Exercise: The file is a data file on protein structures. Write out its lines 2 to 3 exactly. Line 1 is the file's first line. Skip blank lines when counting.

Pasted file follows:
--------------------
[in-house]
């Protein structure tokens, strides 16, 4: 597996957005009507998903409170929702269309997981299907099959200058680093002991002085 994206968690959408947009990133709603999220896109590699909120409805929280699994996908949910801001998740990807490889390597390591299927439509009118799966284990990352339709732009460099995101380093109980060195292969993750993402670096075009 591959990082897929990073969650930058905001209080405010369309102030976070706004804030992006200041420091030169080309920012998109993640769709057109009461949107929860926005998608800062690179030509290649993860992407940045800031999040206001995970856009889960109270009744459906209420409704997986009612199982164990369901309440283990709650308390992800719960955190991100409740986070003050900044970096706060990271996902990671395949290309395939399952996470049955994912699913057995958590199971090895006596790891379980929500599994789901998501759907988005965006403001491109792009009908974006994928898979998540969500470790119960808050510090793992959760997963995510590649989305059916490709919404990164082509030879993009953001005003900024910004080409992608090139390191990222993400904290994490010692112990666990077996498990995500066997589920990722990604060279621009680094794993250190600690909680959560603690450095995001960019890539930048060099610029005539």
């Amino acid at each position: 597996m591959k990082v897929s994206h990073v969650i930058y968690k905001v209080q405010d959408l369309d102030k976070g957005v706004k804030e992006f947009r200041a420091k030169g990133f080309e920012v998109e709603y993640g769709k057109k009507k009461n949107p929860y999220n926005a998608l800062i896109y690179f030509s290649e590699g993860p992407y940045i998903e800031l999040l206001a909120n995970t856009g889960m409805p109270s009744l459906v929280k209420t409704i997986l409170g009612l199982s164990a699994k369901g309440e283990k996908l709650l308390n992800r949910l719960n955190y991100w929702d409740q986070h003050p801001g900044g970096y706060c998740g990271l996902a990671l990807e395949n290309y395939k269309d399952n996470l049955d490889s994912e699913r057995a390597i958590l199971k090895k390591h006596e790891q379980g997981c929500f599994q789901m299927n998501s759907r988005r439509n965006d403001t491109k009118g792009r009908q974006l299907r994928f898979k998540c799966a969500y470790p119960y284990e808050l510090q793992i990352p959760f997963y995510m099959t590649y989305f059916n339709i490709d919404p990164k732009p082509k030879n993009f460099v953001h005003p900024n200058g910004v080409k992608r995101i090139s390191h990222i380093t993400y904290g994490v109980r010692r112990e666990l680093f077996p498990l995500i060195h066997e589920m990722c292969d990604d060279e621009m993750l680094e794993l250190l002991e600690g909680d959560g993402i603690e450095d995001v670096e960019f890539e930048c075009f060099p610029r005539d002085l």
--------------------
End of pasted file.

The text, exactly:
């Protein structure tokens, strides 16, 4: 597996957005009507998903409170929702269309997981299907099959200058680093002991002085 994206968690959408947009990133709603999220896109590699909120409805929280699994996908949910801001998740990807490889390597390591299927439509009118799966284990990352339709732009460099995101380093109980060195292969993750993402670096075009 591959990082897929990073969650930058905001209080405010369309102030976070706004804030992006200041420091030169080309920012998109993640769709057109009461949107929860926005998608800062690179030509290649993860992407940045800031999040206001995970856009889960109270009744459906209420409704997986009612199982164990369901309440283990709650308390992800719960955190991100409740986070003050900044970096706060990271996902990671395949290309395939399952996470049955994912699913057995958590199971090895006596790891379980929500599994789901998501759907988005965006403001491109792009009908974006994928898979998540969500470790119960808050510090793992959760997963995510590649989305059916490709919404990164082509030879993009953001005003900024910004080409992608090139390191990222993400904290994490010692112990666990077996498990995500066997589920990722990604060279621009680094794993250190600690909680959560603690450095995001960019890539930048060099610029005539």
């Amino acid at each position: 597996m591959k990082v897929s994206h990073v969650i930058y968690k905001v209080q405010d959408l369309d102030k976070g957005v706004k804030e992006f947009r200041a420091k030169g990133f080309e920012v998109e709603y993640g769709k057109k009507k009461n949107p929860y999220n926005a998608l800062i896109y690179f030509s290649e590699g993860p992407y940045i998903e800031l999040l206001a909120n995970t856009g889960m409805p109270s009744l459906v929280k209420t409704i997986l409170g009612l199982s164990a699994k369901g309440e283990k996908l709650l308390n992800r949910l719960n955190y991100w929702d409740q986070h003050p801001g900044g970096y706060c998740g990271l996902a990671l990807e395949n290309y395939k269309d399952n996470l049955d490889s994912e699913r057995a390597i958590l199971k090895k390591h006596e790891q379980g997981c929500f599994q789901m299927n998501s759907r988005r439509n965006d403001t491109k009118g792009r009908q974006l299907r994928f898979k998540c799966a969500y470790p119960y284990e808050l510090q793992i990352p959760f997963y995510m099959t590649y989305f059916n339709i490709d919404p990164k732009p082509k030879n993009f460099v953001h005003p900024n200058g910004v080409k992608r995101i090139s390191h990222i380093t993400y904290g994490v109980r010692r112990e666990l680093f077996p498990l995500i060195h066997e589920m990722c292969d990604d060279e621009m993750l680094e794993l250190l002991e600690g909680d959560g993402i603690e450095d995001v670096e960019f890539e930048c075009f060099p610029r005539d002085l």